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In the Name of God بسم الله

AmirioTheMuzzy

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AmirioTheMuzzy last won the day on March 31

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About AmirioTheMuzzy

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    Shia Jafari
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  1. Guys & Gals... he is from Eastern Province, Saudi Arabia. Probably al-Qatif or something. He likely speaks Arabic only/mostly. Please try to cite Arabic sources.
  2. @randomly curious Why Tafsir HubeAli?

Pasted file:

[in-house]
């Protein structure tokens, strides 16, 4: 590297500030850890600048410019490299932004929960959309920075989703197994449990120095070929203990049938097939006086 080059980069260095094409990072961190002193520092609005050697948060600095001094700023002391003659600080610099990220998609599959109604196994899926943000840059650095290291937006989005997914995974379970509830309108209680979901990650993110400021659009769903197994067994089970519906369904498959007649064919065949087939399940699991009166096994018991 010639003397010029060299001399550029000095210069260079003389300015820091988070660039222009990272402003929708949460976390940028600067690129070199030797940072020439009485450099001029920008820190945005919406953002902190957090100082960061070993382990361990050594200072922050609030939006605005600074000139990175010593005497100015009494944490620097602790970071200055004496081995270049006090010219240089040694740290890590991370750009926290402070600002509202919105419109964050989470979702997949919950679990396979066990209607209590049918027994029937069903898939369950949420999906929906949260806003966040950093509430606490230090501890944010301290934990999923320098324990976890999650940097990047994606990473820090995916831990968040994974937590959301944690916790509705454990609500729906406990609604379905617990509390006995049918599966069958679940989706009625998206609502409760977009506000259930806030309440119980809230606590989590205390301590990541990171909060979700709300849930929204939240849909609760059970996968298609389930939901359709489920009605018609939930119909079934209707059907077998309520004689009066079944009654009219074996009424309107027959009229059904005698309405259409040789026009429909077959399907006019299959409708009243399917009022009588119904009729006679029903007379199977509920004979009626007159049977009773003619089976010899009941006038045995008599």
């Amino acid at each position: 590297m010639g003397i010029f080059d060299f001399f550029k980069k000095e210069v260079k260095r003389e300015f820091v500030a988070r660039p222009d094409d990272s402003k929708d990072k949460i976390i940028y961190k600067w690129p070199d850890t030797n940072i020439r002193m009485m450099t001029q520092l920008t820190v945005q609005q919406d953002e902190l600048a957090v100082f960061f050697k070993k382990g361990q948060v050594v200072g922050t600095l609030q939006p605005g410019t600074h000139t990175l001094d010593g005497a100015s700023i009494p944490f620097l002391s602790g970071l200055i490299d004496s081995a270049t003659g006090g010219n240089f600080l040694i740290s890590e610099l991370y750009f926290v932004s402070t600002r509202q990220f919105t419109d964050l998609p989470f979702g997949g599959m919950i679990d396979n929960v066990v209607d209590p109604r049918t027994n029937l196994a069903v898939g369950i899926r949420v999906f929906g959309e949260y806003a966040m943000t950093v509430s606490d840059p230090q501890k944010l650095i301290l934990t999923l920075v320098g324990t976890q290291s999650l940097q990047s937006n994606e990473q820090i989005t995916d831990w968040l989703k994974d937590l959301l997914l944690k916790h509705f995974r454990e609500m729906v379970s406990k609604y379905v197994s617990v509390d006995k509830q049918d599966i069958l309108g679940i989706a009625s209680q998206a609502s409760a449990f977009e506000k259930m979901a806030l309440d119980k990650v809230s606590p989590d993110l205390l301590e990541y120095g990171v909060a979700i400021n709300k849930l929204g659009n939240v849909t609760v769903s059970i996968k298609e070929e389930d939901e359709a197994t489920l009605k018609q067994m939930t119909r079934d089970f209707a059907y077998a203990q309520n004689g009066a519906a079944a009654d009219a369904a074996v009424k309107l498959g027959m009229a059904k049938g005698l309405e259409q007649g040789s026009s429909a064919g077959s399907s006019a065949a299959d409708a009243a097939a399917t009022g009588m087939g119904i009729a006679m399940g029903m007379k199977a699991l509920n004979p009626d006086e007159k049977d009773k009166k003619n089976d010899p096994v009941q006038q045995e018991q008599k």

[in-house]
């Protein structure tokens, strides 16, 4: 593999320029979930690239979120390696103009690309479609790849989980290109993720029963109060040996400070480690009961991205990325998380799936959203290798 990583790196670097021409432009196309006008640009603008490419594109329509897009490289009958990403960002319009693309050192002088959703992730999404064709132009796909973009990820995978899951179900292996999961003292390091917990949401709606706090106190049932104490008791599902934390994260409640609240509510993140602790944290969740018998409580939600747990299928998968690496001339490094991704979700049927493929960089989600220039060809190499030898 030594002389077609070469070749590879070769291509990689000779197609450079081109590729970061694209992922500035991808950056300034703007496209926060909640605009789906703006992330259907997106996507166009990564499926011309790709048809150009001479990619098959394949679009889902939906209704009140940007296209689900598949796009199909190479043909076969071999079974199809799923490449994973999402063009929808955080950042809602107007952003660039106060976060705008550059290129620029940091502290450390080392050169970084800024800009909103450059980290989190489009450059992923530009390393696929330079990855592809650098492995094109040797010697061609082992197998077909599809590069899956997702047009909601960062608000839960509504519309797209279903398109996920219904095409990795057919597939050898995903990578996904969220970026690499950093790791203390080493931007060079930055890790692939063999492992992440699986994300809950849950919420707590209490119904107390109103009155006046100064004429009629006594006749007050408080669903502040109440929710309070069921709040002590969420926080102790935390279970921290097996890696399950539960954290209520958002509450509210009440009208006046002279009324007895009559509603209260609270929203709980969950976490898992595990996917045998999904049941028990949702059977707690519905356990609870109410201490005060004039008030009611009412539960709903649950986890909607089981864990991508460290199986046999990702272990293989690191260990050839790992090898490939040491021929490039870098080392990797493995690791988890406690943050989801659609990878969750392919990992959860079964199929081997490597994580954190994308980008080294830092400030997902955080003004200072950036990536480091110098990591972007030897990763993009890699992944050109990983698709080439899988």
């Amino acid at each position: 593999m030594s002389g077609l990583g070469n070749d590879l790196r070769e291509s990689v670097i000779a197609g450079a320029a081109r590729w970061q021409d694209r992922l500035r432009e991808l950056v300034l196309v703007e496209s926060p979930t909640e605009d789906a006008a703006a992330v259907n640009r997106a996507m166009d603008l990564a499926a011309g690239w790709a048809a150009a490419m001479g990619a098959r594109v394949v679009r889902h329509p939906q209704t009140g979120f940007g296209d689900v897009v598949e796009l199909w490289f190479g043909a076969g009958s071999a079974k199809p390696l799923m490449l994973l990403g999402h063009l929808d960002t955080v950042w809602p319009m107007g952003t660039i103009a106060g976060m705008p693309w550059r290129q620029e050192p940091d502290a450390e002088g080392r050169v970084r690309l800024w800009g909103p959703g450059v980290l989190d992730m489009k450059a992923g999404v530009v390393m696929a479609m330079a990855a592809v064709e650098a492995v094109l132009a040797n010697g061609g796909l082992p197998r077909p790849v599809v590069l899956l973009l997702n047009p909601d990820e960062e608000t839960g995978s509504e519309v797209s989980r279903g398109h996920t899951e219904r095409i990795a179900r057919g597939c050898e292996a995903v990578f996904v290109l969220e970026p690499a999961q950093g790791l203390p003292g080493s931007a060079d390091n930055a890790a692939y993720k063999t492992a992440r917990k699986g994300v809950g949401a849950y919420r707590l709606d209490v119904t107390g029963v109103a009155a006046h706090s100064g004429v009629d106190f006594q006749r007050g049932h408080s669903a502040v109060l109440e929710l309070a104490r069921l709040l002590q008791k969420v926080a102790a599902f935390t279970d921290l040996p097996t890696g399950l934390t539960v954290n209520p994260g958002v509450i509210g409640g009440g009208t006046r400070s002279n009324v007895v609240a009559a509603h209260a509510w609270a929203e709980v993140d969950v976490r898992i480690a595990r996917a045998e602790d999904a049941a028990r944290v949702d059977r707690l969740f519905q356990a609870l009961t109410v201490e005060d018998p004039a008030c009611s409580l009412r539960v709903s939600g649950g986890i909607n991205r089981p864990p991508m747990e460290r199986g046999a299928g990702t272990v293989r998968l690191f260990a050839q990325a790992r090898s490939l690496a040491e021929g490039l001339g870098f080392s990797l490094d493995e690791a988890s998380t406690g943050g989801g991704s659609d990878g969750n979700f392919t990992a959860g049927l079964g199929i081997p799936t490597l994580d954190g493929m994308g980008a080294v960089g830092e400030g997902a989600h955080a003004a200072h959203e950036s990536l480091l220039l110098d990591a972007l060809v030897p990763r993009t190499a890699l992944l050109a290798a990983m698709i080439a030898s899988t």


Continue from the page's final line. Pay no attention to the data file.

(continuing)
3. Walaikum Salam, Importantly, these are exemplary individuals who act like real people. In this way, the teaching/learning process likely needs to be shown to the people (to show the human relatable side of Muhammad saws and the Aimma). In addition, the people need to know that they too can attain the truth, and that seeking knowledge is an important skill to acquire. This is my best guess at least, in addition to what @layman said. WikiShia is not always the most reliable source, but I will post this regardless. I hope more knowledgeable members can correct me if anything is wrong: http://en.wikishia.net/view/Ilm_al-ghayb#Imam.27s_Ways_of_Access_to_Knowledge_of_the_Unseen ... Excellent question! I think the following could help answer your question, though it's not fully relevant: http://en.wikishia.net/view/Ilm_al-ghayb#Problems_Concerning_Knowledge_of_the_Unseen Also to note, Unrelated to your post, but I stumbled across this while searching, and it's interesting. I hope you find the time to enjoy it: https://www.iqraonline.net/biʿthat-and-guidance/ http://en.wikishia.net/view/Revelation#Ways [42:51] Wasalam,